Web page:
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Part 1. Phase Equilibria of Two-component Systems and Multicomponent Systems

  • A.G. Williamson

Abstract

The main concern in the study of phase equilibria in multicomponent fluid systems is in determining the compositions of the phases when values have been assigned to sufficient variables to establish a thermodynamically well-defined state. The number of variables to which values must be assigned can be described in terms of the phase rule28. If we ignore, as we usually may, gravity, electric and magnetic fields and surface forces, the phase rule takes the form
$$\textup{P} + \textup{F} = \textup{C} + 2$$
where P is the number of phases, F is the number of degrees of freedom, and C is the number of components. For systems of the type to be discussed here, in which no chemical reactions take place, the number of components is simply the number of chemically distinguishable species. The number of degrees of freedom is the number of intensive variables required to fix the thermodynamic state of the system. The variables of interest are usually the temperature, pressure and the compositions of the phases.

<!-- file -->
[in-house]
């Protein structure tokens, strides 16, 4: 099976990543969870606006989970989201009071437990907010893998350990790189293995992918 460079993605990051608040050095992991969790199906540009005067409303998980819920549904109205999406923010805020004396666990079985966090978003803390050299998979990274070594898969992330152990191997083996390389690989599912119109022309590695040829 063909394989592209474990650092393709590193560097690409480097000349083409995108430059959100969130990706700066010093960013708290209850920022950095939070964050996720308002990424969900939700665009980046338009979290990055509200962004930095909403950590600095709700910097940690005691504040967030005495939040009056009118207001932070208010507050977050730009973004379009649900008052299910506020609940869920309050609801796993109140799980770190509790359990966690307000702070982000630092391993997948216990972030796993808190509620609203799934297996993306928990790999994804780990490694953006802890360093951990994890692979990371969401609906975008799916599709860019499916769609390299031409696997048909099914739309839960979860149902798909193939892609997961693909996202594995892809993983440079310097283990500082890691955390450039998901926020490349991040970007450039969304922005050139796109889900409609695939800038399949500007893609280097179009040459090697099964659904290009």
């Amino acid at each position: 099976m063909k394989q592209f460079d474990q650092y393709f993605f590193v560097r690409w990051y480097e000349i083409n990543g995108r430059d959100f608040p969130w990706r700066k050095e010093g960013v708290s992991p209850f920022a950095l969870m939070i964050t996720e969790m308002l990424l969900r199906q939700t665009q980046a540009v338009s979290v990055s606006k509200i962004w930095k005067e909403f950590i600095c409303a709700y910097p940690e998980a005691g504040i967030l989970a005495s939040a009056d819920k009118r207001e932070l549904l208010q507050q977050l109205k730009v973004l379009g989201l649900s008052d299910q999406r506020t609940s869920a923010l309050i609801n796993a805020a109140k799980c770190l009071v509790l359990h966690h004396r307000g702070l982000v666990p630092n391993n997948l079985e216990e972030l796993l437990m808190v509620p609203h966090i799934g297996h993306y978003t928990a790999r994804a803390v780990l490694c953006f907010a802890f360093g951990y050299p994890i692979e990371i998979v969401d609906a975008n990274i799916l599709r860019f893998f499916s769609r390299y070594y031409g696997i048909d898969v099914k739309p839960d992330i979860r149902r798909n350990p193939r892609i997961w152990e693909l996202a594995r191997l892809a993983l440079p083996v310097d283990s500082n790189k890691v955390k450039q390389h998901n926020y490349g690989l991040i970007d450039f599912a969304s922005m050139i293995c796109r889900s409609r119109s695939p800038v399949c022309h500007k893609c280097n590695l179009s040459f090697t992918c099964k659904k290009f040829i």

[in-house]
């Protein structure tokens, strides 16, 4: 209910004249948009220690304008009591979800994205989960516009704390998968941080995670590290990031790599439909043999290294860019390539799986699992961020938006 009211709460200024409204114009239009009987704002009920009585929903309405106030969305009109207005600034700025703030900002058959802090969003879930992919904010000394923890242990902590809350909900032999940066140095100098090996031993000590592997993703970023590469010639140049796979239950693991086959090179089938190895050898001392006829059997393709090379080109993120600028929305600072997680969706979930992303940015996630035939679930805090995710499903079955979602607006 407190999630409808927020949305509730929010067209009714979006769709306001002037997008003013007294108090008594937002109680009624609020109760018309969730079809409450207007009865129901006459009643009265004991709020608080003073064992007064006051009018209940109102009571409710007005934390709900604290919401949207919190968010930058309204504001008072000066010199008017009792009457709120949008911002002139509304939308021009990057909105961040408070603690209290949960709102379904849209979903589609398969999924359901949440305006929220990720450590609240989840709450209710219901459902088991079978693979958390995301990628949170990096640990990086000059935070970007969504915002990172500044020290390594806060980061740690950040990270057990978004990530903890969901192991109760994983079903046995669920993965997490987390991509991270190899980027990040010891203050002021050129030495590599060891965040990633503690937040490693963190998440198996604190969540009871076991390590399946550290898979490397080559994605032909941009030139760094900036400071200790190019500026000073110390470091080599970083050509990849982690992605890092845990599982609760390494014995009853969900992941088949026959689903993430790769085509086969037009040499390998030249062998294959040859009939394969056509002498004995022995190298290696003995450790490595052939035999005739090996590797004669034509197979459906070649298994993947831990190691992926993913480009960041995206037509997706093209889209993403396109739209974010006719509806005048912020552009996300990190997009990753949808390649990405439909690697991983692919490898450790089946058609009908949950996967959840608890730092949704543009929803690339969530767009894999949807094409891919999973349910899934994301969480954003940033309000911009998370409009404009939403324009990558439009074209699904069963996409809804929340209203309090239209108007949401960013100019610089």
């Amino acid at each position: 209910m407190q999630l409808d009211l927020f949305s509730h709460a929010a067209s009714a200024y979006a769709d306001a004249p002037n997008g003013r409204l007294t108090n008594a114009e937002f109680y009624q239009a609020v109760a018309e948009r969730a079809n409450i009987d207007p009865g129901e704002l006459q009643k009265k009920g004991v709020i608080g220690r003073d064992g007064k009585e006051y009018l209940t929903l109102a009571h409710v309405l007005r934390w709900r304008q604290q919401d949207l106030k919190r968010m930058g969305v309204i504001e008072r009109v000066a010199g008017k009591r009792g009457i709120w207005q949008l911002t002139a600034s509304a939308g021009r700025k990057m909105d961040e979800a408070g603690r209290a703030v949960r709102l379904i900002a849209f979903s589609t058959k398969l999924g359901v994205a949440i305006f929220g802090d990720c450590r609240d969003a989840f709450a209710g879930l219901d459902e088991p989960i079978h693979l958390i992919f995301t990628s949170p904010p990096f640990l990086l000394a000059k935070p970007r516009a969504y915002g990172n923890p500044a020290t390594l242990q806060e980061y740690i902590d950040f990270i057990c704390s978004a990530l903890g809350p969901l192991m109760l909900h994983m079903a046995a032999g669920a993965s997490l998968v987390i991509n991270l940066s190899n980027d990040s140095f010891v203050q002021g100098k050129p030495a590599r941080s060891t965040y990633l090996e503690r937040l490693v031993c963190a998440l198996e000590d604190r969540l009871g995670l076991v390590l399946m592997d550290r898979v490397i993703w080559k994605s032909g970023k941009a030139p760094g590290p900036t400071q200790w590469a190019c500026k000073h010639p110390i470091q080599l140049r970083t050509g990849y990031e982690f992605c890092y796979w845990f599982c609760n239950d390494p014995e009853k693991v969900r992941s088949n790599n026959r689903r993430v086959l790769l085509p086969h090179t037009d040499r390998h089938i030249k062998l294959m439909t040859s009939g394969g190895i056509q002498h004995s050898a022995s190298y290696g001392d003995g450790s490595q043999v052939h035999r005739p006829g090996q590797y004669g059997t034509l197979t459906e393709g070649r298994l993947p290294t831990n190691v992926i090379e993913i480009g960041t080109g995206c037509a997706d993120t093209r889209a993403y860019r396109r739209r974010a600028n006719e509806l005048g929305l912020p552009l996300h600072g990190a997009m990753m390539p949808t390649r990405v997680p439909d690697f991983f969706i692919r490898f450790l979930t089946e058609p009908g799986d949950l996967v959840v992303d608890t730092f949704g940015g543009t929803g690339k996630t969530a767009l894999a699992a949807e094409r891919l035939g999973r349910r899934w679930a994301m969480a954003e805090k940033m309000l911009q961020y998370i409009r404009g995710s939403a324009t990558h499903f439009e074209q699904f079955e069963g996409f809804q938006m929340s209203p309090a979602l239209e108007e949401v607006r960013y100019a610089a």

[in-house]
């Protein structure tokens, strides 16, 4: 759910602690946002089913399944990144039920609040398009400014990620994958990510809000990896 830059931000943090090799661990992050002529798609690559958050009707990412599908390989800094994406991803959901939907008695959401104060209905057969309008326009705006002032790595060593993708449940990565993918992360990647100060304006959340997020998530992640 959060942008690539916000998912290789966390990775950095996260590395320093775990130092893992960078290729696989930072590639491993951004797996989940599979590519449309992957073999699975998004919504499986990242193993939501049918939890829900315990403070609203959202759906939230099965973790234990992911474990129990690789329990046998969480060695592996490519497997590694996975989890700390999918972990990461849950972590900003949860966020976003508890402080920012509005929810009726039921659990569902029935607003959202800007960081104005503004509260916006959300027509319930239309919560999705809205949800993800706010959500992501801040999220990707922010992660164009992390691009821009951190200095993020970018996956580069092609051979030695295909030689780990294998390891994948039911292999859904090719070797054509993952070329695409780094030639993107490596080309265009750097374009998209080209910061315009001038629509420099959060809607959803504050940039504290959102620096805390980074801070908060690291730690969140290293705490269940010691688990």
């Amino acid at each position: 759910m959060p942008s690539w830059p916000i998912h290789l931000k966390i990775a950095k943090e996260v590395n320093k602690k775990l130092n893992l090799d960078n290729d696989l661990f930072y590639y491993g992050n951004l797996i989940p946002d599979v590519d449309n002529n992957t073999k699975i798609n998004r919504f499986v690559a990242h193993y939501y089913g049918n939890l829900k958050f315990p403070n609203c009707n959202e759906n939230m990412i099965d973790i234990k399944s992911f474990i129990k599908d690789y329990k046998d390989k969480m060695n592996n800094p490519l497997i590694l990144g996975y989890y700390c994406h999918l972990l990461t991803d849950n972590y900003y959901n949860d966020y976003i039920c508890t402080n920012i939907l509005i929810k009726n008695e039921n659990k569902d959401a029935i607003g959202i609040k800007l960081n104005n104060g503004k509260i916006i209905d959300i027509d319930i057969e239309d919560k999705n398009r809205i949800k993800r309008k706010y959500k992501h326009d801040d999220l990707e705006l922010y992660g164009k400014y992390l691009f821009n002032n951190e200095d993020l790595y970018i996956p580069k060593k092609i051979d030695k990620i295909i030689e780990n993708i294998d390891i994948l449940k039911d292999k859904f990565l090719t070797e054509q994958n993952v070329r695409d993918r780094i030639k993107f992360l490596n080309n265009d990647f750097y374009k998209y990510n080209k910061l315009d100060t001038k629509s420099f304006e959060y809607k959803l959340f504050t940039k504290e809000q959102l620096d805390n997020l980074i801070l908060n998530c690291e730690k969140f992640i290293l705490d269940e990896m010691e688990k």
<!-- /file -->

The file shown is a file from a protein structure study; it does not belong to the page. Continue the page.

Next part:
List of Symbols The following symbols have the meanings listed:

p

pressure

T

temperature

μi

chemical potential of component i

V

volume

ni

number of moles of component i

G

Gibbs free energy

si

partial molai entropy of component i

hi

partial molai enthalpy of component i

yi,xi

mole fraction of component i

p*

fugacity

Vi°

molar volume of pure component i

Bii

second virial coefficient of component i

Bij

mixture second virial for interaction between components i and j

γi

activity coefficient of component i

GE

excess Gibbs free energy of mixing

HE

enthalpy of mixing

μiE

excess chemical potential of component i

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Copyright information

© Springer Science+Business Media New York 1968

Authors and Affiliations

  • A.G. Williamson
    • 1
  1. 1.Department of Chemical EngineeringUniversity of CanterburyChristchurch 1New Zealand

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